Verification of Cache Coherence Protocols
By Aggregation of Distributed Transactions
(Theory of Computing Systems, vol-31, 1998.)
Seungjoon Park and David L. Dill
This paper presents a method to verify the correctness of protocols
and distributed algorithms. The method compares a state graph of the
implementation with a specification which is a state graph
representing the desired abstract behavior. The steps in the
specification correspond to atomic transactions, which are not atomic
in the implementation.
The method relies on an {\em aggregation function}, which is a type of
abstraction function that aggregates the steps of each transaction in
the implementation into a single atomic transaction in the
specification. The key idea in defining the aggregation function is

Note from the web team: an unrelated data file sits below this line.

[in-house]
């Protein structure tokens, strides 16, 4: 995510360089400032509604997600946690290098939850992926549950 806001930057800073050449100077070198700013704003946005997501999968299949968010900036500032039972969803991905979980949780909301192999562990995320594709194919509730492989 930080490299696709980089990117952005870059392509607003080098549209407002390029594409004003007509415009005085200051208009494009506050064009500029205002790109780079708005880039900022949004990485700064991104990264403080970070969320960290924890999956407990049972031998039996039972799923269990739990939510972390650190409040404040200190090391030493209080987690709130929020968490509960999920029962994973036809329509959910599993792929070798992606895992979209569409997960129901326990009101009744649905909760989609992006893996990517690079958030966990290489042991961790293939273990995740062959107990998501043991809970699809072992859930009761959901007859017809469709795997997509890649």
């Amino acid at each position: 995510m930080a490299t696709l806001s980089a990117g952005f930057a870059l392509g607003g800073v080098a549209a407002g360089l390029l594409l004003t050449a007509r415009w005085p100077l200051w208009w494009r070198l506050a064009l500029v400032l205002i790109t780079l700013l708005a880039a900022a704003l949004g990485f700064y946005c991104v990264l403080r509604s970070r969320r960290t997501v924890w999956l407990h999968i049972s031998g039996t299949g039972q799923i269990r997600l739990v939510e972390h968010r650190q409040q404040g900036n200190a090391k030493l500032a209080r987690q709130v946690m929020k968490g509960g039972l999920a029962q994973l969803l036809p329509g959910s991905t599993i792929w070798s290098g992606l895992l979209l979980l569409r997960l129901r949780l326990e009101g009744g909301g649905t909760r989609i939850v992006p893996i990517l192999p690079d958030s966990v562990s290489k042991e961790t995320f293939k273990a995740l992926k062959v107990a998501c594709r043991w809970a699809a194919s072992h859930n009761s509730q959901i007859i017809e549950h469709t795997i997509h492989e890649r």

that it must complete atomic transactions which have committed but are
not finished.
This paper illustrates the method on a directory-based cache coherence
protocol developed for the Stanford FLASH multiprocessor. The
coherence protocol consisting of more than a hundred different kinds
of implementation steps has been reduced to a specification with six
kinds of atomic transactions. Based on the reduced behavior, it is
very easy to prove crucial properties of the protocol including data
consistency of cached copies at the user level. This is the first
correctness proof verified by a theorem-prover for a cache coherence
protocol of this complexity. The aggregation method is also used to
prove that the reduced protocol satisfies a desired memory consistency
model.